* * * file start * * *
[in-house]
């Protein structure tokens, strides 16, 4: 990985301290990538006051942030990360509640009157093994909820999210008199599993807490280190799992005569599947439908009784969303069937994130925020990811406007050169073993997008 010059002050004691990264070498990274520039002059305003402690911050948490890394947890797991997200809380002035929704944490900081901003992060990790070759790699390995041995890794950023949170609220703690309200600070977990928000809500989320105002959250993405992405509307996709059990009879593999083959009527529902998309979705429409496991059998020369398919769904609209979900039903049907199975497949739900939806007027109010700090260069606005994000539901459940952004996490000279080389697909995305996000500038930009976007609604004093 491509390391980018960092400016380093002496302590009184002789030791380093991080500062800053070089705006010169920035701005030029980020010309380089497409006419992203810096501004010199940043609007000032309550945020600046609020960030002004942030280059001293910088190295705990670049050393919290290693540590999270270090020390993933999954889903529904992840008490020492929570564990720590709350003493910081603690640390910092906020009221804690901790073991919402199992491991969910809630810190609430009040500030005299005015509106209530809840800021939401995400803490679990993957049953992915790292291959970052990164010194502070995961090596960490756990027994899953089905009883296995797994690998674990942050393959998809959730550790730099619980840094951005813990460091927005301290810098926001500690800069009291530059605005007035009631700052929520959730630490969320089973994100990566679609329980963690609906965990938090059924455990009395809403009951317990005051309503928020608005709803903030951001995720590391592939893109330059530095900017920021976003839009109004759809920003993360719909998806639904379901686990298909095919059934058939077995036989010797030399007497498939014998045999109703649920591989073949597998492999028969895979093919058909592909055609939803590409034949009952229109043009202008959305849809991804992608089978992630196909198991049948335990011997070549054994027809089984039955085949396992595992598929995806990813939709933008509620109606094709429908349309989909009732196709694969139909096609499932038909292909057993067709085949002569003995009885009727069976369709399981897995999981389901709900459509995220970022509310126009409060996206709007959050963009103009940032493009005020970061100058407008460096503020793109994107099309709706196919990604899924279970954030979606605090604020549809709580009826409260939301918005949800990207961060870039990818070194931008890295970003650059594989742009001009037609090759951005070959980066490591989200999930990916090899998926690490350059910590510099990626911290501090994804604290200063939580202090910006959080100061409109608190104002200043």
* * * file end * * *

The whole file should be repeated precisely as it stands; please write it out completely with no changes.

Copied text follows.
[in-house]
């Protein structure tokens, strides 16, 4: 990985301290990538006051942030990360509640009157093994909820999210008199599993807490280190799992005569599947439908009784969303069937994130925020990811406007050169073993997008 010059002050004691990264070498990274520039002059305003402690911050948490890394947890797991997200809380002035929704944490900081901003992060990790070759790699390995041995890794950023949170609220703690309200600070977990928000809500989320105002959250993405992405509307996709059990009879593999083959009527529902998309979705429409496991059998020369398919769904609209979900039903049907199975497949739900939806007027109010700090260069606005994000539901459940952004996490000279080389697909995305996000500038930009976007609604004093 491509390391980018960092400016380093002496302590009184002789030791380093991080500062800053070089705006010169920035701005030029980020010309380089497409006419992203810096501004010199940043609007000032309550945020600046609020960030002004942030280059001293910088190295705990670049050393919290290693540590999270270090020390993933999954889903529904992840008490020492929570564990720590709350003493910081603690640390910092906020009221804690901790073991919402199992491991969910809630810190609430009040500030005299005015509106209530809840800021939401995400803490679990993957049953992915790292291959970052990164010194502070995961090596960490756990027994899953089905009883296995797994690998674990942050393959998809959730550790730099619980840094951005813990460091927005301290810098926001500690800069009291530059605005007035009631700052929520959730630490969320089973994100990566679609329980963690609906965990938090059924455990009395809403009951317990005051309503928020608005709803903030951001995720590391592939893109330059530095900017920021976003839009109004759809920003993360719909998806639904379901686990298909095919059934058939077995036989010797030399007497498939014998045999109703649920591989073949597998492999028969895979093919058909592909055609939803590409034949009952229109043009202008959305849809991804992608089978992630196909198991049948335990011997070549054994027809089984039955085949396992595992598929995806990813939709933008509620109606094709429908349309989909009732196709694969139909096609499932038909292909057993067709085949002569003995009885009727069976369709399981897995999981389901709900459509995220970022509310126009409060996206709007959050963009103009940032493009005020970061100058407008460096503020793109994107099309709706196919990604899924279970954030979606605090604020549809709580009826409260939301918005949800990207961060870039990818070194931008890295970003650059594989742009001009037609090759951005070959980066490591989200999930990916090899998926690490350059910590510099990626911290501090994804604290200063939580202090910006959080100061409109608190104002200043």